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Agreement Between Pregnant Individuals' Self-Report of Coronavirus Disease 2019 (COVID-19) Vaccination and Medical Record Documentation

Gabriella Newes-Adeyi, Tyler Morrill, Abt Global; Lawrence Reichle , formerly Abt Global; Kristina Wielgosz, Fatimah S. Dawood, Sascha Ellington, Centers for Disease Control and Prevention; Melissa S. Stockwell, Celibell Vargas, Columbia University; Michael Varner, Ann M. Bruno, Emily Powers, University of Utah;; Ashley N. Battarbee, Alan T. Tita, University of Alabama at Birmingham


December 5, 2022

This study shows agreement between self-reported COVID-19 vaccination status and vaccination status recorded in medical records. That means relying on self-reported data is a viable method for research on issues such as vaccine uptake or effectiveness assessments. Using self-reported data also is a less resource-intensive and more efficient approach than using medical records.

The study compared data for pregnant individuals followed in a cohort during August 2020–October 2021. At the end of pregnancy, participants completed questionnaires about COVID-19 vaccine receipt during pregnancy. Research staff verified vaccination status using medical records. “There was high agreement between self-reported and medical record vaccination status, suggesting that self-report may be acceptable for ascertaining COVID-19 vaccination status during pregnancy,” the study said.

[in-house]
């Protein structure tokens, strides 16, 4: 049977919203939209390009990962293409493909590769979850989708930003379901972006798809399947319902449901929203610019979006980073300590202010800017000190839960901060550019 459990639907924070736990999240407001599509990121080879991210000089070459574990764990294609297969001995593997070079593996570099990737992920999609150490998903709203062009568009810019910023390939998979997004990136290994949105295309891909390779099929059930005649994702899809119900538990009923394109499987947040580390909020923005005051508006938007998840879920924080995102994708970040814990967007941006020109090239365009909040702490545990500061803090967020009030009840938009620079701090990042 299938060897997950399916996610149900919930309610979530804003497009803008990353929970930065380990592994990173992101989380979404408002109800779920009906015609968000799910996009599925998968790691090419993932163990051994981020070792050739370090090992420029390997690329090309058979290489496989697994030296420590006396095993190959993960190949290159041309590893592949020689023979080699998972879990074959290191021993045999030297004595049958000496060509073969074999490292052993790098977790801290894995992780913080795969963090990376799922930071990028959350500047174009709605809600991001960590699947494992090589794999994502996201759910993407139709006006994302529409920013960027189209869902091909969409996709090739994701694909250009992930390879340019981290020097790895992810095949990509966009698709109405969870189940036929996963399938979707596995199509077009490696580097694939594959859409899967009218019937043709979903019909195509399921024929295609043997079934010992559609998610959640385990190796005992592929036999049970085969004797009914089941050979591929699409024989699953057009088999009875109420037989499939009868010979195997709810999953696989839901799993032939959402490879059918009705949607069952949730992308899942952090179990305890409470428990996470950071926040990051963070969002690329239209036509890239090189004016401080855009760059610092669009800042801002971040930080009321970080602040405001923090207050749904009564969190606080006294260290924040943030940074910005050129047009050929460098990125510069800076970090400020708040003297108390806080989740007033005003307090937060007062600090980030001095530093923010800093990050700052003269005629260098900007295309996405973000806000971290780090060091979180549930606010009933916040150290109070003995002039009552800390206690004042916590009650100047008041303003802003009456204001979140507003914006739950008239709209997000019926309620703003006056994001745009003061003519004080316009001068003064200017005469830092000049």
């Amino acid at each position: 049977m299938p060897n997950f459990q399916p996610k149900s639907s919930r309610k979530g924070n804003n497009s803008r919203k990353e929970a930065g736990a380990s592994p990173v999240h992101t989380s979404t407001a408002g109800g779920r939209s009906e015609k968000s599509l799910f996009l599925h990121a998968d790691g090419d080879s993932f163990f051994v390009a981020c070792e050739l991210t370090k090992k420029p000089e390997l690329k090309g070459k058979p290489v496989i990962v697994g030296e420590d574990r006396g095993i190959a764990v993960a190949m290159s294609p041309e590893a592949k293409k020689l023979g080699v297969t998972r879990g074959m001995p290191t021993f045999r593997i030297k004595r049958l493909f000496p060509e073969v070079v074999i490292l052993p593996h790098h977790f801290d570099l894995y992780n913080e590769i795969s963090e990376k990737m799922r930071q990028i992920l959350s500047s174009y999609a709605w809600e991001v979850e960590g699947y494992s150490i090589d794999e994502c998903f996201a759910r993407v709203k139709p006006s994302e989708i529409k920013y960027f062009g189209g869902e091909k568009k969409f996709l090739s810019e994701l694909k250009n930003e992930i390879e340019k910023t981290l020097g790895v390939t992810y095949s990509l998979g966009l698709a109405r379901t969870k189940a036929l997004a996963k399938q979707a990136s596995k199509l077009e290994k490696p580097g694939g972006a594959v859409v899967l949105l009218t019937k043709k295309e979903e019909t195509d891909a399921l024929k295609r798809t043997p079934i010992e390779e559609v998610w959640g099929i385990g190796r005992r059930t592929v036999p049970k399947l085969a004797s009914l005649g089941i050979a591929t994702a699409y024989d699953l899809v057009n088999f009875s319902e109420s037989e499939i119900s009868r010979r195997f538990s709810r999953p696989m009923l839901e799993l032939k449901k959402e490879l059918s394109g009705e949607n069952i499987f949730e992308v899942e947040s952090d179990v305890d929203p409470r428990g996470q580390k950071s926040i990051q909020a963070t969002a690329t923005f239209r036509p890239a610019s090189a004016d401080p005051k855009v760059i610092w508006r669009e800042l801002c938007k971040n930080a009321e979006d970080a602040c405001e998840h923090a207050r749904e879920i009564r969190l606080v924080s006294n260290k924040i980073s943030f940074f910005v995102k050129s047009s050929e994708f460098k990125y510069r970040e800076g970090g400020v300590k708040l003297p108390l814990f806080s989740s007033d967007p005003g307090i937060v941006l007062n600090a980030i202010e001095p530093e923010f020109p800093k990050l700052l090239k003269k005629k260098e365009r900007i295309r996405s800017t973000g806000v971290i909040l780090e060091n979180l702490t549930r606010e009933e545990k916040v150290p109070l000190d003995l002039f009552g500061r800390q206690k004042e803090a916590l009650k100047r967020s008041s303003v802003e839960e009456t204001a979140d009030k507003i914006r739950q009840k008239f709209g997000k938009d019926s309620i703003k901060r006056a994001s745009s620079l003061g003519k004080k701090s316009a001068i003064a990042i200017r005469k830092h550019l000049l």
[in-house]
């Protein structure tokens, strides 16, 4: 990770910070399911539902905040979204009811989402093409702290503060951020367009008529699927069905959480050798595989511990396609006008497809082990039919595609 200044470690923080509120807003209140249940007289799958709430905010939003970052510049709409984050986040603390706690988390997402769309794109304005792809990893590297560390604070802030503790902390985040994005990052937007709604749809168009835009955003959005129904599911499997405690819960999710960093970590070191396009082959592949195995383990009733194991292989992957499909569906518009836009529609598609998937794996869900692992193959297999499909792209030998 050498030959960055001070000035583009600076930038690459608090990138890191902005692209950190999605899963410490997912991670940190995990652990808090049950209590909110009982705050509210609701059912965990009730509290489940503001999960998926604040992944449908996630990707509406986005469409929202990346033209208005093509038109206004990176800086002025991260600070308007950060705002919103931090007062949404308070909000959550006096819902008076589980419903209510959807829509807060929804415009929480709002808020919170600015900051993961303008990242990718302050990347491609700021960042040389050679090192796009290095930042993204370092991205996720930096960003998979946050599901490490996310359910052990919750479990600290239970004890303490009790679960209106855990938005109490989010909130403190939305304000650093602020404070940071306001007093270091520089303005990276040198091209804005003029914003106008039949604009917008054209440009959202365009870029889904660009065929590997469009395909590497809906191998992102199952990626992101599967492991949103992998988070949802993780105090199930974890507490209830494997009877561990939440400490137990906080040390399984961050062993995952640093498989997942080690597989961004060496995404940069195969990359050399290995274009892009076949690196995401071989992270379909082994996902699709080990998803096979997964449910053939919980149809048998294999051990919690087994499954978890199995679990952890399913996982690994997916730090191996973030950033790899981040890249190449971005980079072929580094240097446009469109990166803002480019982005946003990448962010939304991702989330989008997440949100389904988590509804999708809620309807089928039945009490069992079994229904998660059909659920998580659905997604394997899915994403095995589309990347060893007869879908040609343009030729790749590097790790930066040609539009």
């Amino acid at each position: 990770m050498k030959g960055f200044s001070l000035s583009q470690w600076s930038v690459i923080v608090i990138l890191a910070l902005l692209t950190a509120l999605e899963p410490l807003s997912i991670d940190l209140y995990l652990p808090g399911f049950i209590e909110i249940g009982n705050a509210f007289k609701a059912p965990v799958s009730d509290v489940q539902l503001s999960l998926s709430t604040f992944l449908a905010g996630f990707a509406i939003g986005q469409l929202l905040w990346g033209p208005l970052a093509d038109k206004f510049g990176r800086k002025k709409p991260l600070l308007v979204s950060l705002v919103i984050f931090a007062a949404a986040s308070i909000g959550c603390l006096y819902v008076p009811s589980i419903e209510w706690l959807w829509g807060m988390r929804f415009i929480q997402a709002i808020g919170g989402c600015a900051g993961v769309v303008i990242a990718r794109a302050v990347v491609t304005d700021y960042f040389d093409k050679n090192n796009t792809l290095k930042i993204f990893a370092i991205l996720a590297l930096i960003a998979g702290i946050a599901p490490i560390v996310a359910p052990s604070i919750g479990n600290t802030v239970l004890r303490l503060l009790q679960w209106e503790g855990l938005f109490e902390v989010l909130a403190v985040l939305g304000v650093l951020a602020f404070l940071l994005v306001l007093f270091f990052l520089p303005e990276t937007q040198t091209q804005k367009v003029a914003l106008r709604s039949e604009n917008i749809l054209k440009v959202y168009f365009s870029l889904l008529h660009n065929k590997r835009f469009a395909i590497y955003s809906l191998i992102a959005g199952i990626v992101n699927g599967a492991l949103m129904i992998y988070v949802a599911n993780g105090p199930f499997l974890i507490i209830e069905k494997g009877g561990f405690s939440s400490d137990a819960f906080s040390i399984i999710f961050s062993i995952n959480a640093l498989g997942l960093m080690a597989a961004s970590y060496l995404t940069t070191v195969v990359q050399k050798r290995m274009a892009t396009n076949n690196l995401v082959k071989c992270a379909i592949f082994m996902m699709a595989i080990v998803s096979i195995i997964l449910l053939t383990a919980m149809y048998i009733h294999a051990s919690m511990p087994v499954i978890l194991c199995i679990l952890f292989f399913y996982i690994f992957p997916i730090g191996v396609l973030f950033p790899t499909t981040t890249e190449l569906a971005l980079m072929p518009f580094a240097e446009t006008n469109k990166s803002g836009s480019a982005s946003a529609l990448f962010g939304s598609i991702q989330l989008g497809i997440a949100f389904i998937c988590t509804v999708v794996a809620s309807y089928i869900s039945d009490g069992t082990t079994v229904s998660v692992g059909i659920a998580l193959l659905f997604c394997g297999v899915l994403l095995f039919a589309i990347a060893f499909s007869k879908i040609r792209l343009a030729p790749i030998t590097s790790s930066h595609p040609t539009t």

The study also noted: “The analysis was conducted among individuals willing to participate in the research during the early months of COVID-19 vaccine availability, when a primary series of vaccine was recommended.  Findings may not generalize to all pregnant individuals or to later pandemic phases when vaccine recall may be less reliable and verification more prone to missing information as booster doses are recommended.”